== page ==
July 11, 2003 - Posted at: 1:48 p.m.
LITTLE ROCK, Ark. -- Governor Mike Huckabee Friday urged large school districts to join in the education reform debate. The governor says the majority in the state will be sorry if a minority of districts controls the debate on school reform.
Rural educators made it clear this week that they won't accept plans to consolidate school districts as part of a plan to improve public schools in Arkansas.
Speaking to The Associated Press, the governor said he may wait until Christmas eve to call legislators into special session if it takes that long to reach a consensus on the improvements.
The state has a deadline of January 1 to meet an Arkansas Supreme Court order to make school funding adequate and equitable among districts.
Huckabee says some consolidation will likely be necessary so the state can afford education improvements. He says he's flexible on the issue but says that part of his message is not being heard.
As the governor put it: "I feel like sometimes taking a brick and hitting my head with it and saying 'I'm not getting through to people.'"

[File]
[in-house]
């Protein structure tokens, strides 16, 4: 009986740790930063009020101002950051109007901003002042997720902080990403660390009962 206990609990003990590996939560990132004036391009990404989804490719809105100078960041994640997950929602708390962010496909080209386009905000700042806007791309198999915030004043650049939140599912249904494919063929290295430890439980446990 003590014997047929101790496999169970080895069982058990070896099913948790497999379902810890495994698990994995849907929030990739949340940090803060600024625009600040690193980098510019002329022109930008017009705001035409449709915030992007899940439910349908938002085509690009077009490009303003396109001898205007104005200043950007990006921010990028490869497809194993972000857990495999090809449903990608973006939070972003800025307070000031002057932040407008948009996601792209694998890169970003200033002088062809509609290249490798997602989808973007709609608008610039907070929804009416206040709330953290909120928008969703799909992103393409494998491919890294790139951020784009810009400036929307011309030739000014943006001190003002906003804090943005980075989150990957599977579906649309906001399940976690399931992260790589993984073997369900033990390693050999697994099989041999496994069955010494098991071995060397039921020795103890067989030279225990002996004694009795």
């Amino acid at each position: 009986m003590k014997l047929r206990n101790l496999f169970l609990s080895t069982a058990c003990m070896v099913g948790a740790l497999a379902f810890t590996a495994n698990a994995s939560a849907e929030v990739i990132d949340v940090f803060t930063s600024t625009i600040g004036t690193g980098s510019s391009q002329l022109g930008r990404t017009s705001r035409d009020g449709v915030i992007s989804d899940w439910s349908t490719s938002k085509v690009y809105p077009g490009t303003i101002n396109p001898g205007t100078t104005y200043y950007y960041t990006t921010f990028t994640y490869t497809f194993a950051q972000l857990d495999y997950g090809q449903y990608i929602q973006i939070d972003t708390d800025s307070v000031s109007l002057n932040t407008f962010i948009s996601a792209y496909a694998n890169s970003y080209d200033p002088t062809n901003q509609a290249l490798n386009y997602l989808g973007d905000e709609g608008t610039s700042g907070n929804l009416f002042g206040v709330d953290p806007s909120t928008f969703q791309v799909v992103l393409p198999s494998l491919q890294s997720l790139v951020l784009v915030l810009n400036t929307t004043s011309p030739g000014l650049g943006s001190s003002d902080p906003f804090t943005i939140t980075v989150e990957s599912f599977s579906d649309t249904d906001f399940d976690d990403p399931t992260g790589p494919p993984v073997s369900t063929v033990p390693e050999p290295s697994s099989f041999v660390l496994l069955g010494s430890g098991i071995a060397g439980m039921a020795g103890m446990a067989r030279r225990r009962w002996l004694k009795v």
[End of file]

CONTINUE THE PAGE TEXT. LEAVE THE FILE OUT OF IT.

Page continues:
The governor says he needs support in his battle to put reforms in place, otherwise residents where there are larger districts -- such as Little Rock, Springdale and other bigger cities -- could end up paying vastly higher taxes.
Huckabee says an extravagant per-student cost would be a bonus for small districts but it would come at the expense of larger districts. Huckabee says he wants to put in place efficient spending practices while improving course offerings for students across the state.
The governor says he is concerned that some legislators may try to take powers away from the governor's office to name the director of the state Education Department and appoint members to the Education Board. He also says he's worried that some legislators may try to "dumb down" course requirements and effectively make no changes while still raising taxes.
Huckabee says he believes the courts won't fault him if he refuses to call a session in which court-ordered mandates can't occur.